A Deeper Look At What’s Happening in the Collingwood, Blue Mountain and Area Real Estate Market
Feeling confused? Scratching your head about the market? You’re not alone.
This is a strange time in the real estate market here in the Collingwood – Blue Mountain area. Not a day goes by that I don’t hear another REALTOR® say things like, “I don’t know what to make of this market” or, I’m shocked that property hasn’t sold” or, “I’m stunned it sold for THAT much.” One day we are dealing with multiple and bully offers on a property and the next we are holding a seller’s hand who is concerned they are not getting showings on their home. So, what is going on and why?
I decided to dig a little deeper to try to figure it out. First, let’s look how things have changed from this time a year ago.
2017: Remember, the spring of 2017 was a frenzied market the likes of which we had not seen in almost 30 years. 70% of properties that sold in our area were on the market for less than 30 days and in some months, the sales-to-listing ratio (the percentage of properties sold versus listed) was nearly 100%. There was a huge imbalance of supply and demand.
Fast forward to this year. Year-to-date in 2018, only 57% of properties that sold went in the first 30 days. I can’t believe I’m saying “only 57%” because that is still a very strong market. The sale-to-list ratio is down to 97.91% (from 99.3% in May 2017) but that’s still darn good. Today, 20% of properties sold are on the market for 31-60 days instead of the 12% last year. On average, properties were on the market last spring for 40 days and now it is 46 days.
The number of residential sales in our area of the Southern Georgian Bay region is down 27% from last year but both the average and median sale prices are up marginally to $477,622 and $415,000. The number of new and active listing is WAY up from a year ago however still well below the levels we saw prior to 2016.
So the high-level conclusion I would draw from the above is that the market has steadied itself to some degree and that is likely due to the increase in the supply of available properties for sale. The urgency is gone from the market as we begin the return to more balanced market conditions.
There is something else though that needs a deeper dig. There are some unusual anomalies in the market. Here are some examples:
- In the newer middle-class subdivisions such as Georgian Meadows, Creekside or Mountaincroft, there was nothing for sale a year ago. If a listing came up, there were multiple offers within days and they almost always sold well above the asking price; most of which ran $600,000 to $750,000. Fast forward to this year and there are dozens of homes for sale in these areas with few offers on them. Asking prices have come down with many now in the $500’s.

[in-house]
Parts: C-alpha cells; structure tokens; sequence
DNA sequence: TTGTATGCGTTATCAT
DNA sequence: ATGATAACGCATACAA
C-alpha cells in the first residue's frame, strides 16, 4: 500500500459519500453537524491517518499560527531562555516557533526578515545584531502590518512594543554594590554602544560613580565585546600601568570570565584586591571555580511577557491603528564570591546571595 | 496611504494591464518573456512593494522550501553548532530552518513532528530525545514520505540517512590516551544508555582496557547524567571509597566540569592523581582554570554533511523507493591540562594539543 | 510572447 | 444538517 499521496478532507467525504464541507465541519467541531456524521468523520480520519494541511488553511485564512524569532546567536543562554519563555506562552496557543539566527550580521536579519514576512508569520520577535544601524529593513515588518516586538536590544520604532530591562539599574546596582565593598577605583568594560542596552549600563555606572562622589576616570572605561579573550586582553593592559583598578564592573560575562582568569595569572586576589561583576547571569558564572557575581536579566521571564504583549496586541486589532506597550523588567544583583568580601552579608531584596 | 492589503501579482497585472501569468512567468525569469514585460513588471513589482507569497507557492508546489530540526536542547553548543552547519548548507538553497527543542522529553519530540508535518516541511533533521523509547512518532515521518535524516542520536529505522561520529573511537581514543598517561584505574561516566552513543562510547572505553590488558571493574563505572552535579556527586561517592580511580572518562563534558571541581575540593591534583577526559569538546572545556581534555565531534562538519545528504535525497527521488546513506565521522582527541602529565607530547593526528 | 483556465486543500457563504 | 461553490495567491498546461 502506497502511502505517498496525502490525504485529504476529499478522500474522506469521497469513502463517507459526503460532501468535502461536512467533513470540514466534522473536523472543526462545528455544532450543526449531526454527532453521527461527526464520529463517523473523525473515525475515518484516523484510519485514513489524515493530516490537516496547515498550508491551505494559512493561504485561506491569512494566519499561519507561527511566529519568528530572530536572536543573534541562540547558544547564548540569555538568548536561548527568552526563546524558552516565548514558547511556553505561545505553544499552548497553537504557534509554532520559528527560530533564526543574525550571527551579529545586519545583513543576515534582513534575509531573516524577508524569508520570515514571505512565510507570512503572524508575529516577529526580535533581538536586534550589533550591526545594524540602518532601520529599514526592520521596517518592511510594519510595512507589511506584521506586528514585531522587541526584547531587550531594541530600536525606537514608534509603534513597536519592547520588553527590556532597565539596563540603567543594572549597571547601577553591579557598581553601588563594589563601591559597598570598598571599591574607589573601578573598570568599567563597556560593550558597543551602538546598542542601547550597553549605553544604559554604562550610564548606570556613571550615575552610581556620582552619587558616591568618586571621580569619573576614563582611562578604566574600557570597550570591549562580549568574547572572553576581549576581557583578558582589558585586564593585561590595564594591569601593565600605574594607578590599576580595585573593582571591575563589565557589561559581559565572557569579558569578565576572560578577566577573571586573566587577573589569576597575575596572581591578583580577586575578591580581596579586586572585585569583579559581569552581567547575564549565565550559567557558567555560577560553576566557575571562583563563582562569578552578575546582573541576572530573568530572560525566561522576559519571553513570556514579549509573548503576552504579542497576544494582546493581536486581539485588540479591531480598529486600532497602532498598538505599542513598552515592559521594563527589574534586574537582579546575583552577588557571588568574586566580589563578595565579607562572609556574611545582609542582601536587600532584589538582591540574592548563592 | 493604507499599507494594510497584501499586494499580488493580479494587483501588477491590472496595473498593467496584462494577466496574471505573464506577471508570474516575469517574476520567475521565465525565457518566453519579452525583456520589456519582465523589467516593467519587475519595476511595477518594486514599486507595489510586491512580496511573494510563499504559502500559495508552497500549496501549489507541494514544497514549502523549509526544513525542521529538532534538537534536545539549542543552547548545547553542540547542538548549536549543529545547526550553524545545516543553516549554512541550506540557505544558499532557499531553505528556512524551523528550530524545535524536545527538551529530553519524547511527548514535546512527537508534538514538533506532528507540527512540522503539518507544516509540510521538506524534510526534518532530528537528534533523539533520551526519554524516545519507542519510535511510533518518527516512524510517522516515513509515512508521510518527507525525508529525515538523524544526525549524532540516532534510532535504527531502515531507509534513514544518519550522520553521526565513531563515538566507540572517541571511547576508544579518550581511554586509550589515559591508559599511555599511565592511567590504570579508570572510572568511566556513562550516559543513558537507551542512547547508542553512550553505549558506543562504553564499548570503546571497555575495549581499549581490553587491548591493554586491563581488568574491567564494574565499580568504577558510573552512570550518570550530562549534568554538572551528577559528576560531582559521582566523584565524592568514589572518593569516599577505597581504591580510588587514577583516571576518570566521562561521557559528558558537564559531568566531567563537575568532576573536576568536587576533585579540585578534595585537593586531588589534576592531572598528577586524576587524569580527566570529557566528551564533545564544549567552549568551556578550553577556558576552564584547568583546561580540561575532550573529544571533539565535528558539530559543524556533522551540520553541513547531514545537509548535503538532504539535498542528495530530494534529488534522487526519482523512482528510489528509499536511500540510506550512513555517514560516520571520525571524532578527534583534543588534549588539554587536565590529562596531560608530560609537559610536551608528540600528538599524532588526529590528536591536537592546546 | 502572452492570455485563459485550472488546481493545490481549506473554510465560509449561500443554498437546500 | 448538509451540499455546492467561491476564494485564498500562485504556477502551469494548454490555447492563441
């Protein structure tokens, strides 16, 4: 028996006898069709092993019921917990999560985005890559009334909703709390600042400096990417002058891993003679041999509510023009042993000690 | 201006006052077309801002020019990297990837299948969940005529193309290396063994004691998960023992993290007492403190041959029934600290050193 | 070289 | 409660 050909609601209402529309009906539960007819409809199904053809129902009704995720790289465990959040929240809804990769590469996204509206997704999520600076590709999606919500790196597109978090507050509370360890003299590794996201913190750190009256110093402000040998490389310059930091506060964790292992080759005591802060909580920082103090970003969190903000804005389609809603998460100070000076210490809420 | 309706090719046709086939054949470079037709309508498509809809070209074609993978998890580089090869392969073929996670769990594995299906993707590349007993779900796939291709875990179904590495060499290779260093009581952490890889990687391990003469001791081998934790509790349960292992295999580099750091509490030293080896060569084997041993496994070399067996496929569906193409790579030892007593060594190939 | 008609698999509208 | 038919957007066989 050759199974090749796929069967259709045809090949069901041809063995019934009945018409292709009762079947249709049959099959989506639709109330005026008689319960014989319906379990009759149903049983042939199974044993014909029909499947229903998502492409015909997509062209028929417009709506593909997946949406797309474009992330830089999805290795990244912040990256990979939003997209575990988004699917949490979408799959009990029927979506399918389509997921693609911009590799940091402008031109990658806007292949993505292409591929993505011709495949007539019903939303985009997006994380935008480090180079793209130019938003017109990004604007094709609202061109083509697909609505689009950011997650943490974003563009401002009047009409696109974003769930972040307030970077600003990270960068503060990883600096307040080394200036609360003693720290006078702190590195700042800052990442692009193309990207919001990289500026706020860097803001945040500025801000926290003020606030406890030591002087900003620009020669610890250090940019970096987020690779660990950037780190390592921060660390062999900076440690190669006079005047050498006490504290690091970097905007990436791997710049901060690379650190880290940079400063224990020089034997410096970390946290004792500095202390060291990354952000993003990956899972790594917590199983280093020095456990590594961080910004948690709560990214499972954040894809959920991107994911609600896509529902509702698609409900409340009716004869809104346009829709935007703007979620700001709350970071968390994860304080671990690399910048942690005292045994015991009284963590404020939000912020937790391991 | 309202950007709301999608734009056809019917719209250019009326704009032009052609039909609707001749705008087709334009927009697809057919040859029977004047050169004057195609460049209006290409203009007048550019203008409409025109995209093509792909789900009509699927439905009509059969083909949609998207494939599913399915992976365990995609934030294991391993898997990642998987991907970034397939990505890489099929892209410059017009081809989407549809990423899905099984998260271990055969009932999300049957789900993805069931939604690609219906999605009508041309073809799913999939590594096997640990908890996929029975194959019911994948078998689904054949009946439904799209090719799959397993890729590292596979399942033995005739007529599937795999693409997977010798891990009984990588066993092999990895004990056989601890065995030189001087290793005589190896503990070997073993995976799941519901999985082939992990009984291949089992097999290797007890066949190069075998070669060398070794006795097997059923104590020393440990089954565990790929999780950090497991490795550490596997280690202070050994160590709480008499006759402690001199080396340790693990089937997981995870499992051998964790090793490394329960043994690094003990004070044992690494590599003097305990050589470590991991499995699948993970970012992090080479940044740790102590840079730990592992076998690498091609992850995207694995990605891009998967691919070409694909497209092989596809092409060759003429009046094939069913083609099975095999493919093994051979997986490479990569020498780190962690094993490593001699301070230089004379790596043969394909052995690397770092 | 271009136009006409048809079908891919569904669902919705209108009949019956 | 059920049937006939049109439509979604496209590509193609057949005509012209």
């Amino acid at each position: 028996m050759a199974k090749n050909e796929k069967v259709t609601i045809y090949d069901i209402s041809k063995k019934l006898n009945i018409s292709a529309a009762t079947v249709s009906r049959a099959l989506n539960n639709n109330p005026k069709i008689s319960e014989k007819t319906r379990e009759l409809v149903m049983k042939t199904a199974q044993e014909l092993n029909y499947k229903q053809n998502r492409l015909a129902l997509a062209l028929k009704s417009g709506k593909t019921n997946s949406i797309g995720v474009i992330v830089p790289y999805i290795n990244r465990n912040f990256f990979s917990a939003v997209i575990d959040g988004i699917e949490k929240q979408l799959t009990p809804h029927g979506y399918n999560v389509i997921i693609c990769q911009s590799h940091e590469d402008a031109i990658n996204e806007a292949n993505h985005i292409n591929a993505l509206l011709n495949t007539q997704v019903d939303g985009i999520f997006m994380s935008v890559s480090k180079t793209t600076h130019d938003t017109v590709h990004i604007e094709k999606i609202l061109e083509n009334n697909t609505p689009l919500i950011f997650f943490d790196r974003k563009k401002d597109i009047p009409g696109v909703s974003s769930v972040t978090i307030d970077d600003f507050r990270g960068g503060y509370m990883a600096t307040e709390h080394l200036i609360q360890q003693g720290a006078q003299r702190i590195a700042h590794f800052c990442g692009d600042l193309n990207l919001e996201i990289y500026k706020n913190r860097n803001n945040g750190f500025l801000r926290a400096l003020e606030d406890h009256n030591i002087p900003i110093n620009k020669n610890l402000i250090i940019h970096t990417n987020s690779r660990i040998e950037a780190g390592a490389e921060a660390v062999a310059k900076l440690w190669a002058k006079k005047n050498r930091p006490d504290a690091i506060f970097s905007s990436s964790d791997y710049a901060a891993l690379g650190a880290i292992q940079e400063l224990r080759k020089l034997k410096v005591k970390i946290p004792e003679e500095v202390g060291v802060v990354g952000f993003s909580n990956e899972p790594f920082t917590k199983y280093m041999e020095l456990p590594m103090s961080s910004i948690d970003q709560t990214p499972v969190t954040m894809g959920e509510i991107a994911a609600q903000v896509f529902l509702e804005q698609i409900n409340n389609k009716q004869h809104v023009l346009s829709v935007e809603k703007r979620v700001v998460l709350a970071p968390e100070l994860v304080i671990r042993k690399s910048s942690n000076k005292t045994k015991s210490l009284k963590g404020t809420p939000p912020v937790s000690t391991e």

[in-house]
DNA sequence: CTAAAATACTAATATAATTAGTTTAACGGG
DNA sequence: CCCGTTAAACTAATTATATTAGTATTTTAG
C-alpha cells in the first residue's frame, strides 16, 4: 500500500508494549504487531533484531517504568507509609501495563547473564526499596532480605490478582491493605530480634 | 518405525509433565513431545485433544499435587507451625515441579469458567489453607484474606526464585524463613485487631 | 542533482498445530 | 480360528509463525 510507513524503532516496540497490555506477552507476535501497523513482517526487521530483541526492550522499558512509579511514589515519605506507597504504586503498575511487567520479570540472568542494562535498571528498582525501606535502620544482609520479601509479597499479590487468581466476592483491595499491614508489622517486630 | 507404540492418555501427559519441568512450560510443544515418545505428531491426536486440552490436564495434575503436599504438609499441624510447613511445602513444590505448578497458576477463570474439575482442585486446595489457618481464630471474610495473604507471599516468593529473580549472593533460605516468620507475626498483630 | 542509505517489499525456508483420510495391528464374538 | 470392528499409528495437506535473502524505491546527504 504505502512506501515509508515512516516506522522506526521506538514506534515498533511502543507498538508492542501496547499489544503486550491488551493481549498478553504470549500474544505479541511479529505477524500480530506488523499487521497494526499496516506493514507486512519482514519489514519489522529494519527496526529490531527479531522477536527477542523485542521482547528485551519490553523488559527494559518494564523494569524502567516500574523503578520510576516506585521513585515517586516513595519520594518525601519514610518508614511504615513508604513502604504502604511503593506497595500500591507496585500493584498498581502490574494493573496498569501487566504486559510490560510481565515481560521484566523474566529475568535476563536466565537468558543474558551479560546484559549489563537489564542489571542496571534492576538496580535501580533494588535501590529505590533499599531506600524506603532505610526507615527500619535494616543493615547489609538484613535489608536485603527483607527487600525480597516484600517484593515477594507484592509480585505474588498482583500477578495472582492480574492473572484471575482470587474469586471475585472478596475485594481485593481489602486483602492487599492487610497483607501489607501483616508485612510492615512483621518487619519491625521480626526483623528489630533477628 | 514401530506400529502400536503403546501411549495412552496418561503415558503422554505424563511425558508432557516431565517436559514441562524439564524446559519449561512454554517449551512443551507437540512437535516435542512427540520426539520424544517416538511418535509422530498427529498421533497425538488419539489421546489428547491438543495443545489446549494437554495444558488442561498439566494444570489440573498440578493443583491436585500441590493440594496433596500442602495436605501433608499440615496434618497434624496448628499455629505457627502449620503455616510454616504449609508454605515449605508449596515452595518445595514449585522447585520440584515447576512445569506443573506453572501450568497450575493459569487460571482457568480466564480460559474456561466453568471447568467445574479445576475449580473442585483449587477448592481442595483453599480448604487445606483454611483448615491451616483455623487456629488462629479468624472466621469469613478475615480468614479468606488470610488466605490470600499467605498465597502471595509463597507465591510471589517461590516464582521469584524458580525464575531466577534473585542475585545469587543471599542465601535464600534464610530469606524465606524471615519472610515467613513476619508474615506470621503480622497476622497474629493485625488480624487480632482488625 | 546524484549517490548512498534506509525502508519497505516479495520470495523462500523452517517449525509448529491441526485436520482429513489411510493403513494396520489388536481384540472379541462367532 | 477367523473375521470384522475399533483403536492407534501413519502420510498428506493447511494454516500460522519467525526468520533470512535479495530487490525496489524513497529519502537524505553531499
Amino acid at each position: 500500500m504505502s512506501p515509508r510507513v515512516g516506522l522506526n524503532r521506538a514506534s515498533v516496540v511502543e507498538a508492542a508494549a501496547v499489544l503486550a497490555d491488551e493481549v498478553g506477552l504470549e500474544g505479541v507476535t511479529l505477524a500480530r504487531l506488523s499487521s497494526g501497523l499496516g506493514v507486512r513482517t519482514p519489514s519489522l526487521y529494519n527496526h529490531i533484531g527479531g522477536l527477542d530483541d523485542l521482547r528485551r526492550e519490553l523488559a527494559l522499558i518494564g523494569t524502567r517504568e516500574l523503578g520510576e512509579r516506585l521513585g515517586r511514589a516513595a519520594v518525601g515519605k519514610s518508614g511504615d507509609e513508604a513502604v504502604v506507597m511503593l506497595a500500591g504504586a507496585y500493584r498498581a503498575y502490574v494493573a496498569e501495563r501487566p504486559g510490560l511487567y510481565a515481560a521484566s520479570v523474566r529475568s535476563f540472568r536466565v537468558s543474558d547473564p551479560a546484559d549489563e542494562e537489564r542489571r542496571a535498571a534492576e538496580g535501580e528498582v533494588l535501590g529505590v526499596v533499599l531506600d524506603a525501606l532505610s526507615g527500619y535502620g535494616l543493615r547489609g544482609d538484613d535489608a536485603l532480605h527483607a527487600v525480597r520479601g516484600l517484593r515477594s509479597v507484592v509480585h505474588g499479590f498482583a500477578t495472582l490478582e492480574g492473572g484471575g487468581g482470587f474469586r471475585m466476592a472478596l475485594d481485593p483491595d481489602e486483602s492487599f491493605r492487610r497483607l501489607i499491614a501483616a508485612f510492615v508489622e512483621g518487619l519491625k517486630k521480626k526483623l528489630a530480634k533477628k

- Every day, we get a report on our MLS® system that shows the number of active listings, sales, etc. It also shows the number that are “back on the market.” These are properties that sold conditionally and then the buyers backed out. In speaking with agents, the vast majority of these are backing out because their financing was not approved. More on that in a moment.
- Houses with apartments in them or condos where short-term rentals are permitted are selling in many cases, over their asking prices.
- Houses in the downtown core of Collingwood are getting record-setting prices and fast sales.
- Properties in the lower price range of the market, under $450,000, are still often getting multiple offers.
- Condos, especially those with garages and, those in premiere developments like Lighthouse Point, are selling fast and for over-asking or at least for top dollar.
- Chalets in prime areas are getting multiple offers and selling over asking if they have water access.
The conclusions we can draw from this is that the market has been affected by the new mortgage stress test rules. The national media and banks downplay the importance of this but I really believe it’s been a significant driver. The properties selling briskly in our market are in lower price ranges or, they are ones that may sell to people not affected by mortgage rules. Middle-class family homes have seen the most impact from market changes and it’s not a surprise.
Impact of The New Mortgage Rules
If we take the example of a couple earning a gross income of $120,000 a year with no debt and an available down payment of $50,000, last fall they could have qualified for a mortgage that would allow them to buy a home valued at about $670,000. Under the new mortgage stress test rules, that same couple will today only qualify to purchase a home valued at $518,000. Purchasing power has dropped generally by about 20% or so and this, in my opinion, is the key factor affecting the market. It impacts investors, first-time and middle range buyers in a significant way.
The dream of homeownership is very much alive and the demand for homes in our region remains strong. Who wouldn’t want to live here? The market is healthy but it is changing. Sellers need to be competitive in pricing and, homes need to be the “best in class” as they now have competition from other sellers. Middle-class homes and older chalets may continue to be stressed as the market corrects itself and a new normal settles in.
Market statistics derived from the Southern Georgian Bay Association of REALTORS® MLS®